A Ghost and A Horse

Yaprak Unver


A long long time ago, a tiny ghost plagued the women of earth. Three or four inches in height, it was the color of charcoal gray, the shape of a flickering flame, and with two amber eyes. This ghost would travel from woman to woman, crawling inside their torso through the middle of their upper backs, going deep within to find their Well of Nourishing Joy and eat it all up till there was nothing left. Women wouldn’t die right away although the light of their eyes would. Their laughter would no longer burst out like a waterfall but cackle like a truck full of aluminum police barriers banging into each other. And although the women could and would still have children, they would grow extensively protective over their kids. This protectiveness,  however understandable it may have seemed, was to their children’s detriment. 

The world was quite like ours, with a bellybutton and an opinion unique to every person who there roamed. People would offer their opinions to women with largely good intentions. They would say this or that, give ideas on how to protect your back, whom to blame when the ghost came to you, how to better protect your daughters from the ghost, how to make sure you didn’t over-protect them… Just a bunch of horse shit, available for free to anyone willing to listen, or for a fee, for those whose desperation made them more willing to pay.

In this world there was also a young woman who kept horses. As part of her horse care work, it was this young woman’s job to deal with horse shit day in and day out. Her work taught her what horse shit looked like and what it was meant for; she knew you could dry horse shit up and use it as fuel, or sprinkle it over your soil, but it was never a good idea make your life's decisions by it. So when her own mother got struck by the ghost, the young woman gave no heed to the endless opinions and emotionally manipulative claims of the people around her. No-- her mother was not to blame for the ghost attack, it had just happened. No-- she had not neglected her well being by not wearing a cardigan (therefore exposing her back) in June, she was being reasonable. And no-- she herself did not need to change her ways in fear of the ghost hitting her next. She just had to go on a ride on her favorite horse Faith to clear her head.

The young woman got on her horse and rode around for hours, or maybe days, or weeks; magic story durations are not measurable by our ordinary units of time. On her ride she ran into the sadness she felt for her mother, in the form of a frozen lake, with a weeping willow stretching its naked branches over it. She took a mental picture of the lake and kept riding. Then she met her anger at the thick headed people, in the form of an unpredictable volcano, erupting lava. She rode her fearless horse around this volcano, skipping over puddles of lava which turned into igneous rock as soon as it cooled. After a while until they both got too warm and thirsty. She then rode to a little creek to drink from and the moment she knelt by the creek, she found her own compassion in it. When both the young woman and her horse Faith had cooled down by the creek, she rode back home.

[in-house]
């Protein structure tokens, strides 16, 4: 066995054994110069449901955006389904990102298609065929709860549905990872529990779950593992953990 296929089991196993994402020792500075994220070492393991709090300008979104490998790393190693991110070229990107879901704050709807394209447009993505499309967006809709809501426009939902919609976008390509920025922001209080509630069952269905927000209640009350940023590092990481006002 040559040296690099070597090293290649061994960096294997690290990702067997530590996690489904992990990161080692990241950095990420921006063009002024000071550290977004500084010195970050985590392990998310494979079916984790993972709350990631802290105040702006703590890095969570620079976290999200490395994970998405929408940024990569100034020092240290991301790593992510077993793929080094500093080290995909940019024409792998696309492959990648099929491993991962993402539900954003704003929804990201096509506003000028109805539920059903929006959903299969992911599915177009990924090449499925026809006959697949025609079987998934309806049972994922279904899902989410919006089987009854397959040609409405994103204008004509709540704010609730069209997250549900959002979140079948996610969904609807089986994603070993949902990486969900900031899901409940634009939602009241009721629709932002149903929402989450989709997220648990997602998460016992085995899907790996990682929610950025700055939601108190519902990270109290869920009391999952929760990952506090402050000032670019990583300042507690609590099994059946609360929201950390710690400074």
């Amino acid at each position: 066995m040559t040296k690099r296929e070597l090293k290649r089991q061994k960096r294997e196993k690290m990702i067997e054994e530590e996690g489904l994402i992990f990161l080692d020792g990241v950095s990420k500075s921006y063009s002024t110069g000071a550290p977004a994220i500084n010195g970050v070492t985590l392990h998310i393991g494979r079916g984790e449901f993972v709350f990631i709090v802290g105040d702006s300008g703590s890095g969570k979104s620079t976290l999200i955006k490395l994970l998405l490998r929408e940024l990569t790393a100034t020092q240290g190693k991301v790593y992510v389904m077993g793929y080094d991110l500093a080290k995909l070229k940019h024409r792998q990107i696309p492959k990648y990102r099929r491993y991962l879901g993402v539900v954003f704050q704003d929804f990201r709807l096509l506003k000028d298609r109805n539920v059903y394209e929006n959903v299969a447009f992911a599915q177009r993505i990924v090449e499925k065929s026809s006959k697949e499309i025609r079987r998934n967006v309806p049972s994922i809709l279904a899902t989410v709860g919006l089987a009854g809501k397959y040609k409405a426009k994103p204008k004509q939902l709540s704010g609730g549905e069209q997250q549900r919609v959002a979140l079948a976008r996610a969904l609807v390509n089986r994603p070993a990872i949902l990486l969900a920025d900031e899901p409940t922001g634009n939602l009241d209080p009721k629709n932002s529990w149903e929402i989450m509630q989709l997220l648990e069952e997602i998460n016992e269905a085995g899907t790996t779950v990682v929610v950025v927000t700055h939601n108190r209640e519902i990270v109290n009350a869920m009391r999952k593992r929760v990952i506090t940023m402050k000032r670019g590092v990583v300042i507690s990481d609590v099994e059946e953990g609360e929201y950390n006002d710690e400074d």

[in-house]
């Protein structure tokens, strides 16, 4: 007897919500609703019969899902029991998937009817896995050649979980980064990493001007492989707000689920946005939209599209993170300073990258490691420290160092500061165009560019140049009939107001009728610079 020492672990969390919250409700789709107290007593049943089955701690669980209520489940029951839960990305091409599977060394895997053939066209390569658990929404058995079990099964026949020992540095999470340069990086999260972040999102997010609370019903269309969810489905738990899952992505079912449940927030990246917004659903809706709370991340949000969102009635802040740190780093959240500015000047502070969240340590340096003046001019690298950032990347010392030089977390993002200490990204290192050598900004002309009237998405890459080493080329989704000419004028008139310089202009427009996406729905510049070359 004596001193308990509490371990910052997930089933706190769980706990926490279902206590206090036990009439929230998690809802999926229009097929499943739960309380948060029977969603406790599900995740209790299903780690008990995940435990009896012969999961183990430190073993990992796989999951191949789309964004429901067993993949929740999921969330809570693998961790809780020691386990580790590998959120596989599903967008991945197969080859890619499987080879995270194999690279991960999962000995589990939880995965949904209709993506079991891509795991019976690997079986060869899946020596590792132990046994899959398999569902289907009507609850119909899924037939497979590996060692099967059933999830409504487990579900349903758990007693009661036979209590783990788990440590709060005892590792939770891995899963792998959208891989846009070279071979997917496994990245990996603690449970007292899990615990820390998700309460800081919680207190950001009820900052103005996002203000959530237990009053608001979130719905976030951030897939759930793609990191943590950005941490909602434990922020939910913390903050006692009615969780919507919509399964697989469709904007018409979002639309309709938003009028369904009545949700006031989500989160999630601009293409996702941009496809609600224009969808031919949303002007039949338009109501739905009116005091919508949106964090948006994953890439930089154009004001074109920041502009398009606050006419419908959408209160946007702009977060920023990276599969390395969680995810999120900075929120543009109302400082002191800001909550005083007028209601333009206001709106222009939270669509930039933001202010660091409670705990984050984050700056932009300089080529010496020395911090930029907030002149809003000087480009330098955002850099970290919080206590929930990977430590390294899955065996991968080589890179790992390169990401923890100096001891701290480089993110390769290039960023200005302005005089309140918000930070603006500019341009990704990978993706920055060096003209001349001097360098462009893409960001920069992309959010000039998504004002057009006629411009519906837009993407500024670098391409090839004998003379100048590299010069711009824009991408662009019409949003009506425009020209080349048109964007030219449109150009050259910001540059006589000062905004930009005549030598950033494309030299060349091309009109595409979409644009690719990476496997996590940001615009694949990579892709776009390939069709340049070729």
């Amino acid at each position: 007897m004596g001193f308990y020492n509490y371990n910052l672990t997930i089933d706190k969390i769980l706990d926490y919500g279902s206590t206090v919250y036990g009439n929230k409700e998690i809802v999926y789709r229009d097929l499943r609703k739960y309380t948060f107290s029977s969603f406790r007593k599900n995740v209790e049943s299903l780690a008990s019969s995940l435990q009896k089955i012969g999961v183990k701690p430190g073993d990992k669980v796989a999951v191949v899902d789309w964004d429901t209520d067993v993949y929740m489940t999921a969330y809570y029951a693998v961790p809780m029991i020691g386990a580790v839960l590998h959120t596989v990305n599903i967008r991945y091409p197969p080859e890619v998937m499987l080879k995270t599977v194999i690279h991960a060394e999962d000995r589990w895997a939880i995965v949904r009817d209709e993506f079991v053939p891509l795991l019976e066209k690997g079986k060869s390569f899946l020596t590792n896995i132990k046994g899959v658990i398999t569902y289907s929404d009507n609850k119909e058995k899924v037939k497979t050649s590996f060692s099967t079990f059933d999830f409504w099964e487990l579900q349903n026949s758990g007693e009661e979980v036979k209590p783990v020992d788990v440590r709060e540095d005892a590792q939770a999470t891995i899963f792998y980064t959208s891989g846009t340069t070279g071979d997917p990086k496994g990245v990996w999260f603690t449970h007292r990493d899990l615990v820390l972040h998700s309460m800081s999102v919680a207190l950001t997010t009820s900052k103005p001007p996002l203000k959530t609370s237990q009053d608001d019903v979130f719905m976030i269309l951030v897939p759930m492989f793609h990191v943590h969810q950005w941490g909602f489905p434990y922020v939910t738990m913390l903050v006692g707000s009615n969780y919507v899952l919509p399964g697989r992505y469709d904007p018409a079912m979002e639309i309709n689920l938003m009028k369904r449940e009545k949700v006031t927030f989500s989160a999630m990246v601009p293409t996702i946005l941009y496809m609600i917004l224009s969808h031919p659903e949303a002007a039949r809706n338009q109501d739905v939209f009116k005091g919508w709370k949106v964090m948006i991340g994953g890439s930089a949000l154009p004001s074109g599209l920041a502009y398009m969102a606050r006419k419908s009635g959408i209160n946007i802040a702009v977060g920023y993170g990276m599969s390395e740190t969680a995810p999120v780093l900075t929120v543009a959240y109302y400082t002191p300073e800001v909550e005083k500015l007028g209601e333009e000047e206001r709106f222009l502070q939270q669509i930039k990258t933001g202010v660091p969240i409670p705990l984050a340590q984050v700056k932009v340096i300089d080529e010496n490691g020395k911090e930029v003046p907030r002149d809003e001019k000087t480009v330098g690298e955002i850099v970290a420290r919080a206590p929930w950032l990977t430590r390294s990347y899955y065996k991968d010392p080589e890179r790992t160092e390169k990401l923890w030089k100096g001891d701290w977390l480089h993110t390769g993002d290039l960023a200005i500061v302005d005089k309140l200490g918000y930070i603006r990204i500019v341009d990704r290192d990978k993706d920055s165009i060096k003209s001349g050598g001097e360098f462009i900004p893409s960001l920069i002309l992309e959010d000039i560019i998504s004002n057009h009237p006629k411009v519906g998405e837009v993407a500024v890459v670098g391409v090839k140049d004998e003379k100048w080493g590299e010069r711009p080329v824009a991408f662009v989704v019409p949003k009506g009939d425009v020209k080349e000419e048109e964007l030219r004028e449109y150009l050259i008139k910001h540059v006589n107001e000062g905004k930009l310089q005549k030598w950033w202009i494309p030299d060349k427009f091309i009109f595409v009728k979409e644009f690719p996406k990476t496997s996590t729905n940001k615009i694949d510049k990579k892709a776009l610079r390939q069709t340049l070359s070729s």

It was dusk when the young woman returned. Right before she got off her horse Faith to open the stable door, she noticed two little blinking lights on the ground. it was a pair of amber lights, going in and out of a pile of hay, waiting for her arrival. The young woman knew what these amber lights were, as do you, and she also knew what to do. 

The young woman slowly rode her horse back into a clearing. The amber eyes were following her. She then bent over and whispered to Faith’s ear; get’em girl! 

Faith was fearless. She made a game of ghost trampling in a dance that looked quite like whack-a-mol. Fatih stomped on the ghost that ate up women’s Well Of Nourishing Joy. She put the ghost out like a cigarette butt someone with a lot of frustrations was smoking outside a bar where all of their friends were hanging out inside. The young woman got off her happily excited horse and fed her carrots. A passer by saw his own longing for companionship in this image; a young woman gratefully feeding carrots to her trusted horse.

Weeks later the young woman got word that the ghost had struck again in a neighboring town. She got on her horse and rode there to trample the little devil. Later she discovered that all horses were capable of such fortunate play, and taught a few other woman riders how. Not long after that, the ghost trampling game took on a life of its own until the women of the earth were safe from murderous ghosts and the loudmouths who knew nothing were hushed once and for all. 




Inspired by the valuable work of the good folks at CAE.